A Lesson for London from Milwaukee
Posted by Richard Conniff on October 2, 2011
London’s Mayor Boris Johnson says his city is lapsing back to the Great Stink of 1858. The city’s sewerage system, built for a city of 2.5 million people, cannot handle the present population of 8 million, and every time the skies add in just two millimeters–less than a tenth of an inch–of rain, the”Bazalgette Interceptors” break open and raw sewage pours into the river. Johnson writes:
In one of the crimes for which we are truly all guilty, society is now discharging an awful 50 million tons of raw sewage into the river in London alone, and unless we are bold in our plans, that figure will rise to 70 million tons in 10 years…
When Bazalgette designed his interceptors, in response to the Great Stink of 1858, he assumed that they would only kick into action in emergencies – truly torrential downpours of a kind that happen once or twice a year.
Now it happens 50 times a year, basically once a week. Johnson says the answer is massive infrastructure improvements, conceived and built with “neo-Victorian boldness”:
That is why it is time to recognise that we can no longer rely on Victorian capital, and why Thames Water is right to be consulting on its proposed super-sewer, known as the Thames Tideway Tunnel.
Of course, it must construct this cloaca maxima in a way that minimises hassle for local people and avoids damage to riparian beauty spots. But the basic idea is excellent, and essential. At a depth of 75 metres – below the Tube and other excavations – and with a bore the width of three buses, this huge tunnel will run winding beneath the course of the Thames from Richmond to a series of vastly improved and upgraded East End sewage works … It is a breathtakingly ambitious project, on a scale that would have attracted the approval of Brunel and Bazalgette themselves.
But here’s the lesson London needs to learn from Milwaukee: What Johnson, an Oxford man, calls the “cloaca maxima” approach doesn’t work, no matter how big you build it. It may be necessary, but it’s not enough. Instead of neo-Victorian thinking, what’s needed is a little post-industrial creativity, to keep the rainwater from getting into the sewerage system in the first place. Here’s what I wrote about it, sometime last year:
Planting trees might seem at first like an improbable tool for dealing with combined sewer overflows (CSOs)—a common problem in older cities where domestic wastes and stormwater run through the same pipes. Many cities now face federal deadlines—and huge construction costs—to stop such systems from spilling raw sewage into basements and waterways during rainstorms. The conventional engineered, or “gray,” remedy is to build massive deep tunnels capable of retaining overflow, to be released gradually through municipal water treatment plants after the rain stops falling. But cities are now also pushing to prevent the water from getting into the system in the first place by using trees, green roofs and permeable pavements to sponge it up where rain falls.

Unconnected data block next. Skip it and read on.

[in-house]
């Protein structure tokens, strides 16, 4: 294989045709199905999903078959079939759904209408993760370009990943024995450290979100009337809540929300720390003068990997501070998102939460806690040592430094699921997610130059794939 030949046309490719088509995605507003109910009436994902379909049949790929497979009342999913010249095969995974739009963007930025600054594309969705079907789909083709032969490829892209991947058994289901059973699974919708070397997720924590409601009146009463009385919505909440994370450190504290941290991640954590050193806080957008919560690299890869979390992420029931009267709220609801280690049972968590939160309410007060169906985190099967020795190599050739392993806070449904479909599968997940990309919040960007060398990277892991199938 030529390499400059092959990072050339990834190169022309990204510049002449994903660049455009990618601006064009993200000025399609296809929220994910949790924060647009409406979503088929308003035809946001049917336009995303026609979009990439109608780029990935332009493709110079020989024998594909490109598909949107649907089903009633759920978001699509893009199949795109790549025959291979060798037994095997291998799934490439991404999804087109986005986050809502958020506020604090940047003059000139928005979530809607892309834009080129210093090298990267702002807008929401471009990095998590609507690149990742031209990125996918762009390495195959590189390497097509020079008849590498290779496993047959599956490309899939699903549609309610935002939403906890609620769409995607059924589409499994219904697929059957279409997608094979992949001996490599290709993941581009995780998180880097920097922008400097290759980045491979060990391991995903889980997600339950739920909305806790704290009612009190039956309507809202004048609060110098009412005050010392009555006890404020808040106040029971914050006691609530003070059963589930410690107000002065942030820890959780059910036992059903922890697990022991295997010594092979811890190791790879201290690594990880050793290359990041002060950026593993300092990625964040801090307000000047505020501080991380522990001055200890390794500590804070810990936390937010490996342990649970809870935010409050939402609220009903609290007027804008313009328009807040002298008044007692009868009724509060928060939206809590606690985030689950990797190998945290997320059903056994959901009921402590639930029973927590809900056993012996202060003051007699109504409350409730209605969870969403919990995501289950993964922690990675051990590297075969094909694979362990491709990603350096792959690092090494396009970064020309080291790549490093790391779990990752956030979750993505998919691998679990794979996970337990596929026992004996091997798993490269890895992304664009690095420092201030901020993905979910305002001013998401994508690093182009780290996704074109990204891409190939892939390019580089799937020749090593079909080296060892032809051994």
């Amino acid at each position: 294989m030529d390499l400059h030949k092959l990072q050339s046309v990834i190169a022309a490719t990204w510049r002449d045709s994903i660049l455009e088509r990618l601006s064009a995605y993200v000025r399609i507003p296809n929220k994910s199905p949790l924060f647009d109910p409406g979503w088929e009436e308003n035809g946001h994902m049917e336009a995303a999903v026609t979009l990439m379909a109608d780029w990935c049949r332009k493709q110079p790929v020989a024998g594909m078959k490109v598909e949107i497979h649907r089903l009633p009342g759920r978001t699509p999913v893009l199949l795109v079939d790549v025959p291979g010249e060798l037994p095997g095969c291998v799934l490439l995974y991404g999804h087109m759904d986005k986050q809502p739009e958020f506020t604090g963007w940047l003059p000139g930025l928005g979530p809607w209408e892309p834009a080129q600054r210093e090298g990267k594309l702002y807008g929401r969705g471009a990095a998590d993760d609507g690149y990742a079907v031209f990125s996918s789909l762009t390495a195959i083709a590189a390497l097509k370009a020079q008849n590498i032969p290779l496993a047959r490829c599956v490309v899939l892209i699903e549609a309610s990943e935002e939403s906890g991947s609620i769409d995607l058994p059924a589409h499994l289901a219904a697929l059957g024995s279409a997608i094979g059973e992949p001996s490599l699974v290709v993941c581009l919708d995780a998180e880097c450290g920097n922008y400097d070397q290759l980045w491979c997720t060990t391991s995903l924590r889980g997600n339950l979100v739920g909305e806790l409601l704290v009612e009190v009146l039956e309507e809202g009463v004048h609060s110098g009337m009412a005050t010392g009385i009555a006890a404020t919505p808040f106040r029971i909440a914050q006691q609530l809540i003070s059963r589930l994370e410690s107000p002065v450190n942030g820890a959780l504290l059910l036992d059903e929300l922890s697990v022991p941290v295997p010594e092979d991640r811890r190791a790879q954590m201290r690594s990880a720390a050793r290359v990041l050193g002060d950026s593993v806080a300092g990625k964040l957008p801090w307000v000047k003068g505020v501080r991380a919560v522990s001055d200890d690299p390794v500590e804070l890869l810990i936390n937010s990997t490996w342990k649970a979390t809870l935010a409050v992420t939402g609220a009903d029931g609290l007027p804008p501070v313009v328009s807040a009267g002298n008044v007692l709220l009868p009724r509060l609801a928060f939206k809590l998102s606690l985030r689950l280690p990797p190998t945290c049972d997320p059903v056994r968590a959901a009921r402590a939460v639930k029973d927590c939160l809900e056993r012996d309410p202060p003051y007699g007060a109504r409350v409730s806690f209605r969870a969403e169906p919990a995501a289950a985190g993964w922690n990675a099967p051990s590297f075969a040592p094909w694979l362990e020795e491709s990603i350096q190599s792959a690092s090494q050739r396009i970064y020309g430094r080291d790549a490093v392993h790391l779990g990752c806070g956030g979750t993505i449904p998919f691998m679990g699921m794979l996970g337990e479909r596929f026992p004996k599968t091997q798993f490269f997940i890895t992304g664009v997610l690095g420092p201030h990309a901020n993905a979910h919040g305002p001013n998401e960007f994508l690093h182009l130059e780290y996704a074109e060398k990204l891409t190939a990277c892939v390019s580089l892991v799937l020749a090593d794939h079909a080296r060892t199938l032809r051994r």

In one typical case, the Milwaukee Metropolitan Sewerage District has spent $4 billion over the past two decades on gray remedies, adding 494 million gallons of deep-tunnel storage. But when a major rainstorm hit late on a Saturday afternoon in June 2008, the runoff was on track to fill the entire system in just 56 minutes.District managers had to divert combined wastes into area waterways and reserve the deep tunnels to retain separated household wastes, which also overflowed as the storm continued over the next three days. To prevent that kind of mess in the future, the district is now spending $300 million to preserve open space along local waterways. It also recently paid market prices to remove 75 homes in a downtown neighborhood, adding the land to a city park that doubles as a flood retention pond.
Likewise in Philadelphia, a 2009 study compared gray CSO prevention measures (adding more deep tunnels) with a green infrastructure approach that aimed to halve the runoff from existing impervious surfaces at roughly the same cost. Stratus Consulting, based in Boulder, Colo., estimated that the gray approach would produce $122 million in benefits over 40 years after subtracting construction costs. For the green alternative, the net benefits added up to $2.8 billion—more than 20 times as much—including improved property values, increased recreational opportunities and avoided heat-stress deaths.
Those kinds of numbers have attracted widespread interest. For instance, an innovative proposal from the Center for Neighborhood Technology in Chicago would fund tree planting and other green infrastructure programs with municipal bonds based on the projected increase in real estate values and tax revenues such programs produce. But there has been only cautious interest so far because it’s unclear whether enforcement officials at the Environmental Protection Agency will accept green infrastructure as a tool for CSO prevention. Even so, Philadelphia recently launched the largest green infrastructure program in the country to transform the city over the next 20 years at a cost of $1.6 billion. The city is also adjusting its water and sewer fee structure so that commercial users pay, in part, based on a property’s impervious surface area—a measure of stormwater runoff. Howard Neukrug, director of the city’s Office of Watersheds, described the program as an attempt to “break down some of the barriers against nature and deal with rainwater where it lands.” Despite reservations about the cost, The Philadelphia Inquirer summed up neighborhood response this way: “What’s not to like about cleaner air, cooler houses and prettier streets?”